This study was designed to test the hypothesis that treatment of human bone cells with mitogenic concentrations of fluoride would lead to an increase in the steady state level of tyrosyl phosphorylation of specific cellular proteins. With an immunoblot assay method, it was found that mitogenic concentrations of fluoride (i.e. 50-200 mumol/L) induced a dose- and time-dependent increase in the level of tyrosyl phosphorylation of at least 13 cellular proteins in both normal human bone cells and human TE85 osteosarcoma cells. Time-course studies revealed that a statistically significant increase in tyrosyl phosphorylation of these 13 cellular proteins in human bone cells was observed after 3-6 h of fluoride treatment and was sustained for up to 24 h. This time course was not compatible with a direct activation of tyrosyl kinases, as epidermal growth factor, which activates tyrosyl kinase activity, induced an immediate and acute response that was rapidly reversible within 1 h. Although fluoride increased the steady state tyrosyl phosphorylation of the cellular proteins in human bone cells, the same micromolar doses of fluoride had no effect on human skin fibroblasts, which are fluoride-nonresponsive cells. The effects of fluoride were rapidly reversible in the absence of fluoride and could be acutely potentiated by pretreatment with epidermal growth factor. In summary, we have shown for the first time that mitogenic concentrations (i.e. 50-200 mumol/L) of fluoride increased the steady state level of tyrosyl phosphorylation of at least 13 cellular proteins in human bone cells, and that the increases were relatively show in onset and sustained. In conclusion, these findings are consistent with the hypothesis that the osteogenic actions of fluoride are mediated at least in part by an inhibition of the activity of one or more fluoride-sensitive phosphotyrosyl protein phosphatases in human bone cells.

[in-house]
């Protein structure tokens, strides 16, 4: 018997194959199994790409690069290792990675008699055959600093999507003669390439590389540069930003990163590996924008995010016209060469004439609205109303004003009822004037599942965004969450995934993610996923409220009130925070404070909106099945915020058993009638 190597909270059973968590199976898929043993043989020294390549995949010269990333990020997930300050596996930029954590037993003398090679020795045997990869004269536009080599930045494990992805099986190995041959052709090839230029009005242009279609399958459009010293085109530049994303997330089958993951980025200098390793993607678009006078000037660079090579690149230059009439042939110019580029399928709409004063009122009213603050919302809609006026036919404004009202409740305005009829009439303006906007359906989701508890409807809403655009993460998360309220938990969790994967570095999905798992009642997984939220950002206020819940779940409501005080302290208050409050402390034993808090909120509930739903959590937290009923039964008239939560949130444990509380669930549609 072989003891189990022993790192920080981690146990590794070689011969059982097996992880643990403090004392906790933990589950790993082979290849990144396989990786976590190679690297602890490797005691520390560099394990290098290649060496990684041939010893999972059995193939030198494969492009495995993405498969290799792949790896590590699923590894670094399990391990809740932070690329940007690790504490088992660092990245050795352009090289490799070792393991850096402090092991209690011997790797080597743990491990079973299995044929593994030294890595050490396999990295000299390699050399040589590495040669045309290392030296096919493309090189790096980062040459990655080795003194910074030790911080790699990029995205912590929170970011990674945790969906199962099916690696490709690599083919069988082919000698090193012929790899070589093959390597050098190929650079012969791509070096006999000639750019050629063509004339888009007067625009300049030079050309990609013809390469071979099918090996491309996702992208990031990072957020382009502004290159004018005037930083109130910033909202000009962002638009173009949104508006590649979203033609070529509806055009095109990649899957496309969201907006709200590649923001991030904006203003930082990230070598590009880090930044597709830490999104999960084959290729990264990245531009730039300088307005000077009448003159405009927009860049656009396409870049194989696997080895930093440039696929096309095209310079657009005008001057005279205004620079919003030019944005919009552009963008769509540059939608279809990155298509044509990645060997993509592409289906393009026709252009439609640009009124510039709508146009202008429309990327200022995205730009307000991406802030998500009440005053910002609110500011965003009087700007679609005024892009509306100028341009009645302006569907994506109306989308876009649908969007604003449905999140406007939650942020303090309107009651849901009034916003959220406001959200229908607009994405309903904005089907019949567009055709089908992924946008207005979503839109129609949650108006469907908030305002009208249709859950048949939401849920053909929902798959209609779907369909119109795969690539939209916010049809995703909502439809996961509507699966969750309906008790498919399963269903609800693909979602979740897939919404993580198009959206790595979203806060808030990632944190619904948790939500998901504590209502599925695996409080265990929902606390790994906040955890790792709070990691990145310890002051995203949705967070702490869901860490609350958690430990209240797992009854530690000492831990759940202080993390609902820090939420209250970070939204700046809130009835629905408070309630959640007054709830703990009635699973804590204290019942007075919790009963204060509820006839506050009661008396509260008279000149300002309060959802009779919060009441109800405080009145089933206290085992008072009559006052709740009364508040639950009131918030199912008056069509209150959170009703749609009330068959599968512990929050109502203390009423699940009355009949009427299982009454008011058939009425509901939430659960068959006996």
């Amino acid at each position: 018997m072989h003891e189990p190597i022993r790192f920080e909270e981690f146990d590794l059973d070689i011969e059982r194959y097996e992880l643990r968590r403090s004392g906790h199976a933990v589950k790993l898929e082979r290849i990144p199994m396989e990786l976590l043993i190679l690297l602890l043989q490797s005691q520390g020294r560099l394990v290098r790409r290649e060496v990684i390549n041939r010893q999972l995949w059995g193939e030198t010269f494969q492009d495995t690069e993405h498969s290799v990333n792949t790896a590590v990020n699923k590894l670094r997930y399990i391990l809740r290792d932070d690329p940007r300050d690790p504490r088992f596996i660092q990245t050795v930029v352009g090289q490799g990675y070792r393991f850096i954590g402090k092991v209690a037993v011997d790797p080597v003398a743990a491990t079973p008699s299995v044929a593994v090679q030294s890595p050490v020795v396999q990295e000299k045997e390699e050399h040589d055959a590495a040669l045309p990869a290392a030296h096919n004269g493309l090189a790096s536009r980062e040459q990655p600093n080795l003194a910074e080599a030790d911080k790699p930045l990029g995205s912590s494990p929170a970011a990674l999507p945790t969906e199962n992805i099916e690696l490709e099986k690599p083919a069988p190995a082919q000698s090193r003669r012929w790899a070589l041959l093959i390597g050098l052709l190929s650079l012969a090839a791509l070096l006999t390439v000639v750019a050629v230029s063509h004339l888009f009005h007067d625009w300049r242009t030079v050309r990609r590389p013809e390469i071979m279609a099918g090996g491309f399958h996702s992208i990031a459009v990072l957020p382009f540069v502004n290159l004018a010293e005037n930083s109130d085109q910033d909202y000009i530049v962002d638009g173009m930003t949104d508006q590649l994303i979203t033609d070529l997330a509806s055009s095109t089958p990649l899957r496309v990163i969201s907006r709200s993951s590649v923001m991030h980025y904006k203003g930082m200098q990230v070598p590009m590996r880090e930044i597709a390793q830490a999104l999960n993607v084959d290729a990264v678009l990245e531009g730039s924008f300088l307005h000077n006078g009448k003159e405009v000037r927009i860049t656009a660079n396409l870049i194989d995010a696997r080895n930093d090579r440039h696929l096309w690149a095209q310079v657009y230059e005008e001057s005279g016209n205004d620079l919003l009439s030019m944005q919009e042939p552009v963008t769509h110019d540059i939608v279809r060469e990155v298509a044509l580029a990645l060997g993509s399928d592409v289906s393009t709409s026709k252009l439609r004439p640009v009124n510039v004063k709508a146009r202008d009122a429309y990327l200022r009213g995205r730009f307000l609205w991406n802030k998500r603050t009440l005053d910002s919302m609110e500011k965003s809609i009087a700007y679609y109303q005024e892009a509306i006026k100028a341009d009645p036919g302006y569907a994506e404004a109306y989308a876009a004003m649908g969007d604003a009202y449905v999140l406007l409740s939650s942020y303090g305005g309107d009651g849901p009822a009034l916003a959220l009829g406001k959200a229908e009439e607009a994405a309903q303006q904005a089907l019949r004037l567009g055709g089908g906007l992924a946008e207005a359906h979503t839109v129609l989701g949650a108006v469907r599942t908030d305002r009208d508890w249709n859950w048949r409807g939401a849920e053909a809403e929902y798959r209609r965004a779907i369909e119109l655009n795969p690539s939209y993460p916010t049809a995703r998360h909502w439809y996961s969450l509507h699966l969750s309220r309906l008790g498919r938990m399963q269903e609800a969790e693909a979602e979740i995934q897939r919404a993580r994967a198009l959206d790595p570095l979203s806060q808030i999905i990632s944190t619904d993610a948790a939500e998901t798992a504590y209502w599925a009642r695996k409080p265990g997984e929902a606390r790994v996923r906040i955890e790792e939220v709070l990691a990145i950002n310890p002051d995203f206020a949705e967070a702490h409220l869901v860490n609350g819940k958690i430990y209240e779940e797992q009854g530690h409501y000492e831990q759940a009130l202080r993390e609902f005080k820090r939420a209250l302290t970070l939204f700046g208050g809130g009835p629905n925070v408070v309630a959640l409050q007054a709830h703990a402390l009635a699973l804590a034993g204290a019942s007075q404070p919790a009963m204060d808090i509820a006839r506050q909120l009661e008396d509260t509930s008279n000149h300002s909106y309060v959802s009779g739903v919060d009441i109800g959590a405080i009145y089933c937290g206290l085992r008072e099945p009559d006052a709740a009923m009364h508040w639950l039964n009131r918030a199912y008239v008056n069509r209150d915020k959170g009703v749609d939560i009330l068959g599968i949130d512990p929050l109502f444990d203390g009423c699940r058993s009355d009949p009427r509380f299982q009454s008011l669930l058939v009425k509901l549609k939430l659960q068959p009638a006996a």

*Abstract online at https://europepmc.org/article/MED/8675580